Recent projects that my architectural crew and I have worked on or studied are revealing some new truths. On the good-news side of the ledger, many architecture projects are being initiated by business executives who understand the need for governance and architecture. We are seeing wholesale acceptance of the concepts of architecture. In fact, the whole "how to sell" architecture, while important to other areas of the business, is a nonissue in the executive suite. All of the flavors of architecture, including business, technology and information, are seen as an enablers, risk mitigation and a source of competitive advantage. Granted, there are organizations where the words "architecture" are forbidden, but even there we see "information strategy" projects or "data cleanup planning."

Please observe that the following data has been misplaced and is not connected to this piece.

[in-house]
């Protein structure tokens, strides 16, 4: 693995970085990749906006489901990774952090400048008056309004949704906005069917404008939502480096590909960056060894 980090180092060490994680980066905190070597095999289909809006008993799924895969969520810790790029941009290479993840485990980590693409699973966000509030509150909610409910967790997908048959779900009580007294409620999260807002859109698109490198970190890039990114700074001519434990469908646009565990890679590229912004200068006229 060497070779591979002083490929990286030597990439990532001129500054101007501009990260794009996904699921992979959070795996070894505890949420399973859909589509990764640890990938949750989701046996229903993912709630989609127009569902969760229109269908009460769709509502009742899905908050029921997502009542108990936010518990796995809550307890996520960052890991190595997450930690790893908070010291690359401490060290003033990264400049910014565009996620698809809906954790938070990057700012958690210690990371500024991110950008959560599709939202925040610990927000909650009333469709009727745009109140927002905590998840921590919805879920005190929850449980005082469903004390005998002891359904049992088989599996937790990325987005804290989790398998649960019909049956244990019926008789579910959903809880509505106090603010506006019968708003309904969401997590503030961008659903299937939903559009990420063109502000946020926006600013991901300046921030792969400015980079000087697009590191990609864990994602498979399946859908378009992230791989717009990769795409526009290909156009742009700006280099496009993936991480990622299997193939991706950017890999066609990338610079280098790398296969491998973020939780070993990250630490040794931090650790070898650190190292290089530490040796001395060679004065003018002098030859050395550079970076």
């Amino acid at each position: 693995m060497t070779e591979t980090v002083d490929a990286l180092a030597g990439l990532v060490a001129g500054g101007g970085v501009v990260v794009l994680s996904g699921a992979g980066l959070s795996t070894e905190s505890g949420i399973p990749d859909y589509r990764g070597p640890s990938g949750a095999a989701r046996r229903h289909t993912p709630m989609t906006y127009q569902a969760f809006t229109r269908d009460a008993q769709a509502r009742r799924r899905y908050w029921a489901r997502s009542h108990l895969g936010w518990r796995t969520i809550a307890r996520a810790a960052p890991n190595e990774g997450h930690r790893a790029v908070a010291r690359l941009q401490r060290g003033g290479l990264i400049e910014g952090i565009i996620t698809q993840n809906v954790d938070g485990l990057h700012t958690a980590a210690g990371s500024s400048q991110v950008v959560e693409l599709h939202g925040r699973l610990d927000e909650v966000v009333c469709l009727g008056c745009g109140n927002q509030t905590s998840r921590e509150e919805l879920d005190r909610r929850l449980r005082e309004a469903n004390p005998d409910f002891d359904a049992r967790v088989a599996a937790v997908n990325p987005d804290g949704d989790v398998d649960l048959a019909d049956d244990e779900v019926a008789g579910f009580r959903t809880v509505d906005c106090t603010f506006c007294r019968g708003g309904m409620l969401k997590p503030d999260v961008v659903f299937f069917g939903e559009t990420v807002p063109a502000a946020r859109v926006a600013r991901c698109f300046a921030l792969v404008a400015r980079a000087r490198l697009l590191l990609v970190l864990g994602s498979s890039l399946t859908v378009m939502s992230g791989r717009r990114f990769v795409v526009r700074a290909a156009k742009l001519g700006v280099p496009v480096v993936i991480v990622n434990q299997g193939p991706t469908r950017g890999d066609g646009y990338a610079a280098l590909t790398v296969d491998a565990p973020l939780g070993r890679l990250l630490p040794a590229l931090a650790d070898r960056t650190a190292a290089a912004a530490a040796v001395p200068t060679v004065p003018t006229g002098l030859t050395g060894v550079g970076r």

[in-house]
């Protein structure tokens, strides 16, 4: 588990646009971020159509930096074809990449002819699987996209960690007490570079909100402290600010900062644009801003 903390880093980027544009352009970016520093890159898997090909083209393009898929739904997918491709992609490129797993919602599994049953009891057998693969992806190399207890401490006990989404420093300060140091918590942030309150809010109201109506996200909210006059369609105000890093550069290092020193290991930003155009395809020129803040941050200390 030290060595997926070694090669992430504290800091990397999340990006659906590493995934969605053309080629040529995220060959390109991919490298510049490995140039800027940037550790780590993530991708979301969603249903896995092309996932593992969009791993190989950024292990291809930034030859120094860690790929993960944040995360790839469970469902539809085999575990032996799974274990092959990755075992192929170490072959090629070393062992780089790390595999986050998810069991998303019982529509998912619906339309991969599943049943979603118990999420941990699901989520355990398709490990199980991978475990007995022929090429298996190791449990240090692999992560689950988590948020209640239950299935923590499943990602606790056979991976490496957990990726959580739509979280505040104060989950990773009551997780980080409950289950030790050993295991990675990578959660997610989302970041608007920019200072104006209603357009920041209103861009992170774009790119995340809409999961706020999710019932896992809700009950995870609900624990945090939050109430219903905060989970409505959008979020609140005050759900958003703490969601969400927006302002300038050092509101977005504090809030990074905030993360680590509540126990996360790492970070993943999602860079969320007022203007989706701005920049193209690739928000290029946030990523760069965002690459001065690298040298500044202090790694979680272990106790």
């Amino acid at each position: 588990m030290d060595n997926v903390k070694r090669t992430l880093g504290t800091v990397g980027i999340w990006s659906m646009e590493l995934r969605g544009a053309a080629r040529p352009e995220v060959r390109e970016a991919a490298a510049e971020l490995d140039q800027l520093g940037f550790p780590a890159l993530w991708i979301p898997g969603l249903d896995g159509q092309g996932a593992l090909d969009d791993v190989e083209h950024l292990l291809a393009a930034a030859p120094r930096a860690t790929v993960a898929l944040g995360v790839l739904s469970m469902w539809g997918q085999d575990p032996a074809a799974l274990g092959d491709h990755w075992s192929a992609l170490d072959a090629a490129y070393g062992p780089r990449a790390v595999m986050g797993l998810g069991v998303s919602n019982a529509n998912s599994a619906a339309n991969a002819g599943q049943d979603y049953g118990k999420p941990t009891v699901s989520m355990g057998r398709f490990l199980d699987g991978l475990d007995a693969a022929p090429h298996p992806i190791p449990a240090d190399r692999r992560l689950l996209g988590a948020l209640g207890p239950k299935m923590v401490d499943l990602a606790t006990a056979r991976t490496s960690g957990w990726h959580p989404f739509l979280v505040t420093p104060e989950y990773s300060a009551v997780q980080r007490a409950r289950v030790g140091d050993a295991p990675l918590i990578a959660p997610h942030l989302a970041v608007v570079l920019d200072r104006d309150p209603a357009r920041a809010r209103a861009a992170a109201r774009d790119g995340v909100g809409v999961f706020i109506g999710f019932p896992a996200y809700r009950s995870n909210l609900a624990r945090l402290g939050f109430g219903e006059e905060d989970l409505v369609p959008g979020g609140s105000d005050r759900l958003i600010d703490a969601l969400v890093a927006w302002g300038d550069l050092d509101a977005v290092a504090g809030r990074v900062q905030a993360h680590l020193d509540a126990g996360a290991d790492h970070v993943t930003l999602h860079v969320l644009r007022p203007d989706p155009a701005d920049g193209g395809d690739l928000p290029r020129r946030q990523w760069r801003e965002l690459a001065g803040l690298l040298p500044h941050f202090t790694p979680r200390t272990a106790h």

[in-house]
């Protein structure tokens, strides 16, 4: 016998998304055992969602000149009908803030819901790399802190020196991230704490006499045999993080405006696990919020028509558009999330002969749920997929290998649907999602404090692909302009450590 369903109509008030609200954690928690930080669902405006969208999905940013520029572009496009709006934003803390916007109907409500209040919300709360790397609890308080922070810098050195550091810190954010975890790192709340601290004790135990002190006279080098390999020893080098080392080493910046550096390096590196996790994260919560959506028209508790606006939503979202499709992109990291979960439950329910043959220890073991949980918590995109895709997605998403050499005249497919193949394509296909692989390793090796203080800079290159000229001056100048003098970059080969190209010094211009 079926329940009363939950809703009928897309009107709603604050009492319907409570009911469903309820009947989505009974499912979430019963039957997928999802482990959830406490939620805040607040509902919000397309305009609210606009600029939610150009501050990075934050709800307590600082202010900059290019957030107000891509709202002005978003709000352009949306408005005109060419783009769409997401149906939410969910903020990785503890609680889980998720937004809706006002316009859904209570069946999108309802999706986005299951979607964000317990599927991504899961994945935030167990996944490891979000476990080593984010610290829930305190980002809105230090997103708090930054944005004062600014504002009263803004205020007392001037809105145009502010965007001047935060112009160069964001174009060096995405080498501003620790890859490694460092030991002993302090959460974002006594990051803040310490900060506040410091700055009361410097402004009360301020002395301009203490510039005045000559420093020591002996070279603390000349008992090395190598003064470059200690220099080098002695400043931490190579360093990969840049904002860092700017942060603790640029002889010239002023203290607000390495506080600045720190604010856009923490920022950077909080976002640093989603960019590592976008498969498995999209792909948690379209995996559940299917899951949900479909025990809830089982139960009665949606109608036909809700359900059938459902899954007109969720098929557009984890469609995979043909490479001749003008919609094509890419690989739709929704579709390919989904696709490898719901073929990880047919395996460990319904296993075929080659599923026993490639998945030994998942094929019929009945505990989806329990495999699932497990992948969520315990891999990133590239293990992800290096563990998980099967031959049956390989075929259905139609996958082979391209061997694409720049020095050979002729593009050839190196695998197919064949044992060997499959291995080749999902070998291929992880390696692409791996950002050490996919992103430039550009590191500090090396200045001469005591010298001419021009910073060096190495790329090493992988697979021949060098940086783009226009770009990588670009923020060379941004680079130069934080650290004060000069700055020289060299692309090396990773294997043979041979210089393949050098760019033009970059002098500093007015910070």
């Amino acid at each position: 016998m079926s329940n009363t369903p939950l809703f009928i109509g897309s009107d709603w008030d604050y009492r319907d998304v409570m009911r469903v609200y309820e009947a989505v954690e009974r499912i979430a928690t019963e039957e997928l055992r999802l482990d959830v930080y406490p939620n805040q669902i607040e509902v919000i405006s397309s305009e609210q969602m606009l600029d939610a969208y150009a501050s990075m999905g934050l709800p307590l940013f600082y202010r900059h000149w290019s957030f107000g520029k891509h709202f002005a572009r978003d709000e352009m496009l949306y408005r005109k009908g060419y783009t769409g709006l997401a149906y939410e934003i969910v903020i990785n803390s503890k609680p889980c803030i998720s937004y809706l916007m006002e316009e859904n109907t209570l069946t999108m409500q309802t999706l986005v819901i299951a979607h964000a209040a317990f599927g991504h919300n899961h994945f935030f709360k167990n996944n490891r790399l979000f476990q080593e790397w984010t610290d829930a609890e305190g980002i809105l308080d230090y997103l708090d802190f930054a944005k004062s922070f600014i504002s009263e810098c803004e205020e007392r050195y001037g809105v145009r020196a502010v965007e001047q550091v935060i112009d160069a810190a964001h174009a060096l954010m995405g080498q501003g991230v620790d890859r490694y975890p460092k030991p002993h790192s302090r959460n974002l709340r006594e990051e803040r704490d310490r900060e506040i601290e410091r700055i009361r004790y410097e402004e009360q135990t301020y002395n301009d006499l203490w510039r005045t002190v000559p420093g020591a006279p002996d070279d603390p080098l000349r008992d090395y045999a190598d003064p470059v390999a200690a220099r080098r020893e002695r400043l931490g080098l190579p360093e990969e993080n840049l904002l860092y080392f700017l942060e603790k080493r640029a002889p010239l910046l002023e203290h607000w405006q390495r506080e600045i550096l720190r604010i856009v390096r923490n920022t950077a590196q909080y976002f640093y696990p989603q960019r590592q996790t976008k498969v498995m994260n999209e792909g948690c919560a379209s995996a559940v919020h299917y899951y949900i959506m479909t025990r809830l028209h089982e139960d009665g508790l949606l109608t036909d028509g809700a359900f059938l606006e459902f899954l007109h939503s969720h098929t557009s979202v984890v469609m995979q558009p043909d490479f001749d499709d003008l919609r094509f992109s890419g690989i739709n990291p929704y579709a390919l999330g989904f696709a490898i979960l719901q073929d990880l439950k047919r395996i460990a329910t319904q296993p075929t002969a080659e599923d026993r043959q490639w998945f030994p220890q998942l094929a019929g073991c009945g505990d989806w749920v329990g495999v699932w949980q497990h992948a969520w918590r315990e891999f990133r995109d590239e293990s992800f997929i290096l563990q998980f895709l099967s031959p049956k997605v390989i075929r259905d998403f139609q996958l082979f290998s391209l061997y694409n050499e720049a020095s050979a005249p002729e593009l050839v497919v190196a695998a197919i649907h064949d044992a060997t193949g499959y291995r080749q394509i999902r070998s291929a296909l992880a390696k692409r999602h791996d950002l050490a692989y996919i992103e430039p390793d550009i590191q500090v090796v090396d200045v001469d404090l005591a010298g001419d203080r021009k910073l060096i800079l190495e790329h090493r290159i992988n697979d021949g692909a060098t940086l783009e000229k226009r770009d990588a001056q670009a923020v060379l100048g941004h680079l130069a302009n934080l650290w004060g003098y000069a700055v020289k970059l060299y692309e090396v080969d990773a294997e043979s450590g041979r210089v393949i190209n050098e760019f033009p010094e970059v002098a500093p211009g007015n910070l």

On the bad-news side, once the data framework or information architecture deliverables are completed we do not see much downstream activity to actually execute, and we have discerned some real barriers to successful utilization of the information architecture. The fingers are usually pointed in the following manner:
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